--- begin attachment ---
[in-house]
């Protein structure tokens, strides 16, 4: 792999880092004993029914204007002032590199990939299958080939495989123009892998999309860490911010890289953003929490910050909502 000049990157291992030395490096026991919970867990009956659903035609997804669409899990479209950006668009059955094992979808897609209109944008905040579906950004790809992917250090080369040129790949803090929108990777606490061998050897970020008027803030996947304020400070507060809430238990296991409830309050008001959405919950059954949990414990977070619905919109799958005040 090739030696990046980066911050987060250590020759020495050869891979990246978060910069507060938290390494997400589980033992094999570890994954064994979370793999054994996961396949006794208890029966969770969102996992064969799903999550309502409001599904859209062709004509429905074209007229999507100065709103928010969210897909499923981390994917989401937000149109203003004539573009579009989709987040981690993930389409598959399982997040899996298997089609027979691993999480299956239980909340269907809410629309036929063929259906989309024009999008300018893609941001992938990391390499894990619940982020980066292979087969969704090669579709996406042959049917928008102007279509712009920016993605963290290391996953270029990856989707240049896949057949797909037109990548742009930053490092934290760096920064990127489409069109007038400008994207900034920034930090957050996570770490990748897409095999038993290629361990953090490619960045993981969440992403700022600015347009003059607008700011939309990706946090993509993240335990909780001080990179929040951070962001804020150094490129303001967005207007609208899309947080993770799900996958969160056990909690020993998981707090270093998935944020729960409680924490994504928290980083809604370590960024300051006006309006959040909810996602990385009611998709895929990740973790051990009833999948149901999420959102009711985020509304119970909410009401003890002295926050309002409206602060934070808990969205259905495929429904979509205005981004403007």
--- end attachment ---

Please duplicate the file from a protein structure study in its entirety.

[in-house]
């Protein structure tokens, strides 16, 4: 792999880092004993029914204007002032590199990939299958080939495989123009892998999309860490911010890289953003929490910050909502 000049990157291992030395490096026991919970867990009956659903035609997804669409899990479209950006668009059955094992979808897609209109944008905040579906950004790809992917250090080369040129790949803090929108990777606490061998050897970020008027803030996947304020400070507060809430238990296991409830309050008001959405919950059954949990414990977070619905919109799958005040 090739030696990046980066911050987060250590020759020495050869891979990246978060910069507060938290390494997400589980033992094999570890994954064994979370793999054994996961396949006794208890029966969770969102996992064969799903999550309502409001599904859209062709004509429905074209007229999507100065709103928010969210897909499923981390994917989401937000149109203003004539573009579009989709987040981690993930389409598959399982997040899996298997089609027979691993999480299956239980909340269907809410629309036929063929259906989309024009999008300018893609941001992938990391390499894990619940982020980066292979087969969704090669579709996406042959049917928008102007279509712009920016993605963290290391996953270029990856989707240049896949057949797909037109990548742009930053490092934290760096920064990127489409069109007038400008994207900034920034930090957050996570770490990748897409095999038993290629361990953090490619960045993981969440992403700022600015347009003059607008700011939309990706946090993509993240335990909780001080990179929040951070962001804020150094490129303001967005207007609208899309947080993770799900996958969160056990909690020993998981707090270093998935944020729960409680924490994504928290980083809604370590960024300051006006309006959040909810996602990385009611998709895929990740973790051990009833999948149901999420959102009711985020509304119970909410009401003890002295926050309002409206602060934070808990969205259905495929429904979509205005981004403007």